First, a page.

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Using reeds to remove toxic PFAS chemicals

The NanoSIMS at our UWA facility is a unique instrument that can track elements in biological tissues. It has been used to demonstrate that native Australian wetland plants can be used to extract toxic PFAS contaminants from waterways.

Dubbed ‘forever chemicals’, PFAS are chemicals used in a large range of applications from non-stick cookware to fire-fighting foam. They take decades to breakdown and accumulate in animals, humans and the environment. PFAS stands for Per- and poly-fluoroalkyl substances. They are man-made chemicals that are so pervasive that 97% of Americans have some level of PFAS in their blood. An association has been observed between elevated levels of PFAS in the blood and increased cholesterol, poor kidney function, and certain types of cancer (ANU PFAS Epidemiological Study).

Because of the potential health impacts of these chemicals there is a lot of interest in developing new solutions for removing them from our environment. As we’ve previously reported, Microscopy Australia’s facilities have been used in the development of several products that can adsorb PFAS. They include polymer sponges, nanostructured graphene and oil capsules. However, Dr John Awad and his colleagues at the University of South Australia, have taken a different approach, investigating if wetland plants, rather than a manufactured product, might be able to do the same job.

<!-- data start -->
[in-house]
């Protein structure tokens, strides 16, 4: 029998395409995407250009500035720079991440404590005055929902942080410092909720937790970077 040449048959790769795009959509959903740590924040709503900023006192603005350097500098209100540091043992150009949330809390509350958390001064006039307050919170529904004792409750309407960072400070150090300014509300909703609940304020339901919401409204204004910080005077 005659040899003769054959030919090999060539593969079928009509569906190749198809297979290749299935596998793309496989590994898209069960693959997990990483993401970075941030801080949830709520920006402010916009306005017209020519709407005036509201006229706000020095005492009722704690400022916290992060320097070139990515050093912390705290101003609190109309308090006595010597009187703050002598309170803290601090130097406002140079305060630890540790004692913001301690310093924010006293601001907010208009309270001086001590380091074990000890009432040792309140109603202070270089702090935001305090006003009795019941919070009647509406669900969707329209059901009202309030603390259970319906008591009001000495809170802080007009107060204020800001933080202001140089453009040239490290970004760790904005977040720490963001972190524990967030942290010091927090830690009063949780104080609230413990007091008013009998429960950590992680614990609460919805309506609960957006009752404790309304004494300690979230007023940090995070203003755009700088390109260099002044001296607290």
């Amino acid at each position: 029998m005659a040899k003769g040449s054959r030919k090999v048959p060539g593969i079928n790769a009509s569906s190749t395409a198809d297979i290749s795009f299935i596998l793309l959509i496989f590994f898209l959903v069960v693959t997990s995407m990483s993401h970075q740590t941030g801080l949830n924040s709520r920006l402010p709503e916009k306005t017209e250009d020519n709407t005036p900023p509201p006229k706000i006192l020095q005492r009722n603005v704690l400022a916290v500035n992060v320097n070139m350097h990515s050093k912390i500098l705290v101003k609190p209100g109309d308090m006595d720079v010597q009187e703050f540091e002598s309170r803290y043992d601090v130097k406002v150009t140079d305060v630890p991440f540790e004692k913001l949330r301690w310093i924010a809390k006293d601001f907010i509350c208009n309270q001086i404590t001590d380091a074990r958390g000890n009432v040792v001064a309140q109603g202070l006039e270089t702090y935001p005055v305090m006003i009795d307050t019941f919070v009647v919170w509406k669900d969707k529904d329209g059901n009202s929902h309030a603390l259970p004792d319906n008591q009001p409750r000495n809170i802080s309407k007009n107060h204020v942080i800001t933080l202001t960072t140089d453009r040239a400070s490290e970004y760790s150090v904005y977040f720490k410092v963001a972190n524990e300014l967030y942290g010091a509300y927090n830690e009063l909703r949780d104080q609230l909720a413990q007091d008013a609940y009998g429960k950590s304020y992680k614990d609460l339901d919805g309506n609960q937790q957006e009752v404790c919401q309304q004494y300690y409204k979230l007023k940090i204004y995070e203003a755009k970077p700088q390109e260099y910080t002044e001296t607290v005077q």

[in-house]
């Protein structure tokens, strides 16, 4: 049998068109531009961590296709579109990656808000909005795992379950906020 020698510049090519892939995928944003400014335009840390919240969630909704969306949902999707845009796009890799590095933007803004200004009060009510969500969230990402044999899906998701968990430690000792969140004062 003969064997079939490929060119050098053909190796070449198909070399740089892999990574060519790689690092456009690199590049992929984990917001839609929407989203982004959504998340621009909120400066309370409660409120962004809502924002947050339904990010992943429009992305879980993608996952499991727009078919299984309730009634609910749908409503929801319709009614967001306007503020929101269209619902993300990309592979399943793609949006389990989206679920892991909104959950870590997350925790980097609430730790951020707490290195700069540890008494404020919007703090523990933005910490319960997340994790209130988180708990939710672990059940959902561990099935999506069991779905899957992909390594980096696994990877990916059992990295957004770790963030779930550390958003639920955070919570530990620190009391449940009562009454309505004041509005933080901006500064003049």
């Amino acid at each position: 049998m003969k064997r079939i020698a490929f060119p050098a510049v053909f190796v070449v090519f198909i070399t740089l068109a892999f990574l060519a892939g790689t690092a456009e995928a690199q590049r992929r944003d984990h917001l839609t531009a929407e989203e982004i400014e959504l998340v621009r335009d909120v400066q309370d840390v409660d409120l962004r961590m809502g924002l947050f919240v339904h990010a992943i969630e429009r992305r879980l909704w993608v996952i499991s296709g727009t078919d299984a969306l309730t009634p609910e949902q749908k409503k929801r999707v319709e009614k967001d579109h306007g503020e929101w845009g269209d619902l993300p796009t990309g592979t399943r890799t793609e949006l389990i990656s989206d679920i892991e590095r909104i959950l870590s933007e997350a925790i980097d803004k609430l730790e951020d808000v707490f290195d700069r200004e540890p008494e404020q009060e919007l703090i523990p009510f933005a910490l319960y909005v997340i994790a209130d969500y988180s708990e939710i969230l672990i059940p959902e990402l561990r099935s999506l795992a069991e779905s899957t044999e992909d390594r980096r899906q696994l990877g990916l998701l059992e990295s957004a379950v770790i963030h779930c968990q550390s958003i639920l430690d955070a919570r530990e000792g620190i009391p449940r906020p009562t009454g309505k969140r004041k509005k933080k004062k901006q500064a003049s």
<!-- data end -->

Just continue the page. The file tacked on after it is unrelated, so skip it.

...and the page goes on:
Reeds are widely used to purify water and the team experimented with growing several Australian wetland grasses, hydroponically in PFAS-contaminated stormwater. The amount of PFAS absorbed by these plants was then measured. The NanoSIMS at Microscopy Australia’s University of Western Australia facility, the Centre for Microscopy, Characterisation and Analysis, was used to observe where radioactively tagged PFAS was accumulating. They found it was taken up by the plant, rather than just attaching to the surface, and that different PFAS types collected preferentially in either the roots or the shoots.

Scanning electron microscope (left) and Nano-SIMS images (right) showing PFAS accumulation (redder shades) in the outer regions of leaf (top) and root (bottom) cells.

All the plants tested removed PFAS from the storm water but the common reed, Phragmites australis, was the most effective. These findings validate the potential use of constructed floating wetlands (CFWs), using plants such as the common reed, in buoyant structures where pollutants are assimilated into plant biomass, which can then be removed. The team are now testing these CFWs to see how effectively they can remove PFAS from contaminated water in real-world conditions.

Once the plants have taken up as much PFAS as possible, they could be harvested and incinerated at high temperatures to remove the PFAS, leaving agriculturally useful biochar as the end product.

DOI: https://doi.org/10.1016/j.jhazmat.2022.128326

Constructed floating wetlands that could be used for PFAS removal